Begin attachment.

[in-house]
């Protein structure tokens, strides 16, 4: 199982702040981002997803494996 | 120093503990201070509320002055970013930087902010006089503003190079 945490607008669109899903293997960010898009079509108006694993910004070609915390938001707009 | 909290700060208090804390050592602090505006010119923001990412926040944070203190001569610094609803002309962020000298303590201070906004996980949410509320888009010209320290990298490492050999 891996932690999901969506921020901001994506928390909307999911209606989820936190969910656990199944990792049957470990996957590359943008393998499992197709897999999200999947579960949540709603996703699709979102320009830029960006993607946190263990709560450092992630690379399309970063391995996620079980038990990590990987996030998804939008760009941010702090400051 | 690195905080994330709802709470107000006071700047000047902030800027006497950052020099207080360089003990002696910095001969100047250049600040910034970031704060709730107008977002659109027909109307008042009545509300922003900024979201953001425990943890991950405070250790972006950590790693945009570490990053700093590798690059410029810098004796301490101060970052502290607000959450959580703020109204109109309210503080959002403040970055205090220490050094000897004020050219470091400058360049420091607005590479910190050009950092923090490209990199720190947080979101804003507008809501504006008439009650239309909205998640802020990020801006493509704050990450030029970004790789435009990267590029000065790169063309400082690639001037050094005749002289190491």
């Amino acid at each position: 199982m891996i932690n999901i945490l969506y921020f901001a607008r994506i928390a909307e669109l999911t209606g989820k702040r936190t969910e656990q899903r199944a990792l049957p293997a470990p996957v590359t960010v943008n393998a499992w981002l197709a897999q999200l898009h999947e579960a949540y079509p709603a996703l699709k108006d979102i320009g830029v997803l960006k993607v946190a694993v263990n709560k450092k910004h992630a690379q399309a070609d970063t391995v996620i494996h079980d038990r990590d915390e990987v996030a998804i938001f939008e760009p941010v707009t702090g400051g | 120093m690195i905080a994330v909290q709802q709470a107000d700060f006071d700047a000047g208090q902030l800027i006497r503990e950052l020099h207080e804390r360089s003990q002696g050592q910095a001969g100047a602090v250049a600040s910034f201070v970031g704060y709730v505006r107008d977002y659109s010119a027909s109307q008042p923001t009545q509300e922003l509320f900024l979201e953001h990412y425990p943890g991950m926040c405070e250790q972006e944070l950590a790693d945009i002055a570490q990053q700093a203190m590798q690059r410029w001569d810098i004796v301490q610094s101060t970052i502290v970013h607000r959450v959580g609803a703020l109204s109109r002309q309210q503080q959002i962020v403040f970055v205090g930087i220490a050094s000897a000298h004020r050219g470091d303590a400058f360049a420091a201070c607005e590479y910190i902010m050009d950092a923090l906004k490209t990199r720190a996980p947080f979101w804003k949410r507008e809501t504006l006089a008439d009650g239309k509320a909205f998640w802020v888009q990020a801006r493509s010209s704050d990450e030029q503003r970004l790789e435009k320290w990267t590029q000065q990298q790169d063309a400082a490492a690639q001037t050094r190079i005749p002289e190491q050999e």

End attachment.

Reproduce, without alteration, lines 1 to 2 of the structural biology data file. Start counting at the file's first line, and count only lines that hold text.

[in-house]
């Protein structure tokens, strides 16, 4: 199982702040981002997803494996 | 120093503990201070509320002055970013930087902010006089503003190079 945490607008669109899903293997960010898009079509108006694993910004070609915390938001707009 | 909290700060208090804390050592602090505006010119923001990412926040944070203190001569610094609803002309962020000298303590201070906004996980949410509320888009010209320290990298490492050999 891996932690999901969506921020901001994506928390909307999911209606989820936190969910656990199944990792049957470990996957590359943008393998499992197709897999999200999947579960949540709603996703699709979102320009830029960006993607946190263990709560450092992630690379399309970063391995996620079980038990990590990987996030998804939008760009941010702090400051 | 690195905080994330709802709470107000006071700047000047902030800027006497950052020099207080360089003990002696910095001969100047250049600040910034970031704060709730107008977002659109027909109307008042009545509300922003900024979201953001425990943890991950405070250790972006950590790693945009570490990053700093590798690059410029810098004796301490101060970052502290607000959450959580703020109204109109309210503080959002403040970055205090220490050094000897004020050219470091400058360049420091607005590479910190050009950092923090490209990199720190947080979101804003507008809501504006008439009650239309909205998640802020990020801006493509704050990450030029970004790789435009990267590029000065790169063309400082690639001037050094005749002289190491």